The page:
Reaching the unreachable is something we always want to do, and mountaineers are some of those who actually succeed in this. Mountaineering began as an attempt to reach the highest point possible of any unclimbed mountain. Depending on the route chosen, i.e. rock, snow, or ice, it requires different set of skills along with experience, athletic ability, and technical knowledge to be safe.
List of top 5 mountaineers in Europe of all time.
Born on 17 September 1944, in South Tyrol, Italy, Reinhold Messner is one of the greatest mountaineers of all time. He was introduced to mountaineering by his father when he was only 5 years old. On may 8, 1978 he became the first mountaineer to climb Mount Everest without any supplement oxygen, which previously thought to be impossible.
In 1980, he completed his first solo ascent of Mount Everest, and wrote the book, The Crystal Mountain, describing his glorious climb. He continued writing books, and wrote more than 50 during his career. In 1986 he became the first man to climb all the peaks above 8000 Meters. In 1999, Messener showed interest in politics; he won a seat in European parliament, but served only one term and left the office in 2004.
He lives in South Tyrol, Italy, with his partner, Sabine, and their children.
2. Jerzy Kukuczka
Jerzy Kukuczka was a Polish alpine and high-altitude climber. He was born on 24 March 1948 in Katowice, and he died on 24 October 1989 in Lhitse in Nepal. On 18th Sept 1987, he became the second person after Reinhold to climb all fourteen eight-thousanders in the world. Jerzy was the first person to climb three right-thousanders in winter ascents, and the only person who has climbed four eight-thousanders during winters.
He held world record for the shortest time span to summit the eight-thousanders for 27 years before Kim Chang-Ho. During his career, Jerzy established ten new routes. He was member of the elite group of Himalyan climbers, who specialize in winter ascents and are also known as the Ice Warriors. He died during an attempt to climb the unclimbed face of Lhotse in Nepal in 1989.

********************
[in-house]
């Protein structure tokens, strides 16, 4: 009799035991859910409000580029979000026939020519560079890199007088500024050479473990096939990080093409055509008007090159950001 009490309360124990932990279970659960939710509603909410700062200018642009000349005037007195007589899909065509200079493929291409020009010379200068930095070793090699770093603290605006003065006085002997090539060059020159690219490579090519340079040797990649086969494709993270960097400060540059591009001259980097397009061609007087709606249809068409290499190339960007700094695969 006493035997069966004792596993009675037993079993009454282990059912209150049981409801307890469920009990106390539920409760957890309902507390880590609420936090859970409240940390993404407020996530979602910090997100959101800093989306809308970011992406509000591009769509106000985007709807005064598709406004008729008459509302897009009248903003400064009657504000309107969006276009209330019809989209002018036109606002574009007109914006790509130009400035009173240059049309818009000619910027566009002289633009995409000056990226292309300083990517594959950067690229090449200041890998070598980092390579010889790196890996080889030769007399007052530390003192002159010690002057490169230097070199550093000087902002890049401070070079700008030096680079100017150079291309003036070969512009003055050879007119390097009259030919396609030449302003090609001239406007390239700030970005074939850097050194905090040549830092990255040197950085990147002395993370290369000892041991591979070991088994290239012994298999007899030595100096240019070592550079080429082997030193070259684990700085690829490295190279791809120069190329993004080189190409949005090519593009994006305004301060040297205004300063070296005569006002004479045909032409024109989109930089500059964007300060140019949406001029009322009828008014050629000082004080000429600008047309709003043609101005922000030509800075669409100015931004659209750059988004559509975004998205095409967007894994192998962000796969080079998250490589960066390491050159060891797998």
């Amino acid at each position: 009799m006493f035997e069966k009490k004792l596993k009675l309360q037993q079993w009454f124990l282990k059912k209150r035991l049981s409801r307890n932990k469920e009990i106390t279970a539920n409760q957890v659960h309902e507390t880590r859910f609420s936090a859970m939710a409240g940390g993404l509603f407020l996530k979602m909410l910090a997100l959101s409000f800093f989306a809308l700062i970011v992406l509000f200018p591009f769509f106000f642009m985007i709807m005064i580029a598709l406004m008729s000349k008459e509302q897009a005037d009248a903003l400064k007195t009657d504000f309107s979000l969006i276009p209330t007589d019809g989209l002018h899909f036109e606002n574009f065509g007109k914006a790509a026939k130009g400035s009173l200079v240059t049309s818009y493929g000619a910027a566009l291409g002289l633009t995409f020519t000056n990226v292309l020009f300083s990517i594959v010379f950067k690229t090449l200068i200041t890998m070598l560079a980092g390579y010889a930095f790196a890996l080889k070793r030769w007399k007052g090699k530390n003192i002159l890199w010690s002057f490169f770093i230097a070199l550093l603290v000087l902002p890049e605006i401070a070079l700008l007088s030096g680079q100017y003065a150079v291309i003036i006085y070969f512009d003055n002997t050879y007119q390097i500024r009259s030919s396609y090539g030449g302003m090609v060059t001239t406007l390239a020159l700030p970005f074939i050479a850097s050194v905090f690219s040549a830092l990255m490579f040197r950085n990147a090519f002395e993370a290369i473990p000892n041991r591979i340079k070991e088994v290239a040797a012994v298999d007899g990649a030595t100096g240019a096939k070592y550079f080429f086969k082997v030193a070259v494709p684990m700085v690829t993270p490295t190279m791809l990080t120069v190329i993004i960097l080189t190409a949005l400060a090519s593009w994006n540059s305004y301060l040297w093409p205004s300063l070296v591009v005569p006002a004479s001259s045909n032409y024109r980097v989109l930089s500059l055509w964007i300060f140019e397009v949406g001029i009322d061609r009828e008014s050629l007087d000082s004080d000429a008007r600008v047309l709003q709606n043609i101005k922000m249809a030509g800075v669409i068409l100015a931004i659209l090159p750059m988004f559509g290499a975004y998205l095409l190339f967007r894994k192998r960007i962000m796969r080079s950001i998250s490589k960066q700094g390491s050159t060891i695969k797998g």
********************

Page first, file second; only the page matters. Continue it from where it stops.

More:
3. Peter Habeler
Born on 22 July 1942, in Mayrhofen, Austria, Peter Hebeler was introduced to mountaineering at the age of six. He was the first Europeon to climb Big Walls in Yosemite National Park. He began climbing with Messner in 1969, and climbed Mount Everest without supplement oxygen in 1978. After an year of his climb he published “Lonely Victory”.
In 1975, along with Messner he made the ascent of Hidden peak Alpine-style, and was the first to attempt a eight-thousander with alpine-style; it was consider as a new era of mountain climbing. Hebeler became a skilled instructor at the age of 21, and founded Peter Habeler Ski and Mountaineering School in his hometown of Mayrhofen, Austria. The school is now run by his son and often visited by Messner.
4. Maurice Herzog
Herzog was born on 15 January 1919 in Lyon, France, and died on 13 December 2012 in Neuilly-sur-Seine, France. He led the expedition that first climbed a peak over 8000 meters, Annapurna, in 1950. After his return he wrote one of the best selling books, “Annapurna”, describing his journey.
Along with Louis Lachenal, Herzog became one of the first climbers in modern history to climb a peak over 8000 meters, and their expedition was remarkable, because they explored, reconnoitred, and climbed the leak in one season, without any supplement oxygen.
He became the French Minister of Youth and Sport from 1958 to 1963, and mayor of the alpine town of Chamonix-Mont-Blanc. He was a member of the International Olympic Committee for 25 years from 1970.
5. George Herbert Leigh Mallory
Mallory was born on 18 June 1886, in Mobberley, Cheshire, England, and died on 8–9 June 1924, The North Face, Mount Everest, Tibet. He was an English mountaineer who took part in first three British Expeditions to Mount Everest in the early 1920s. He is still remembered as the one who was lost in Himalayas for 75 years.
Mallory is famously quoted as having replied to the question “Why do you want to climb Mount Everest?” with “Because it’s there”. These are considered as the best three words in the field of mountaineering.
In June 1924, he went for his last climb to Mount Everest. Malloy vanished during the expedition on June 9th and was widely mourned in Britain. In 2007, his body was found by Conrad Anker, a mountaineer expert who tried to retrace his final steps in Altitude Everest Expedition.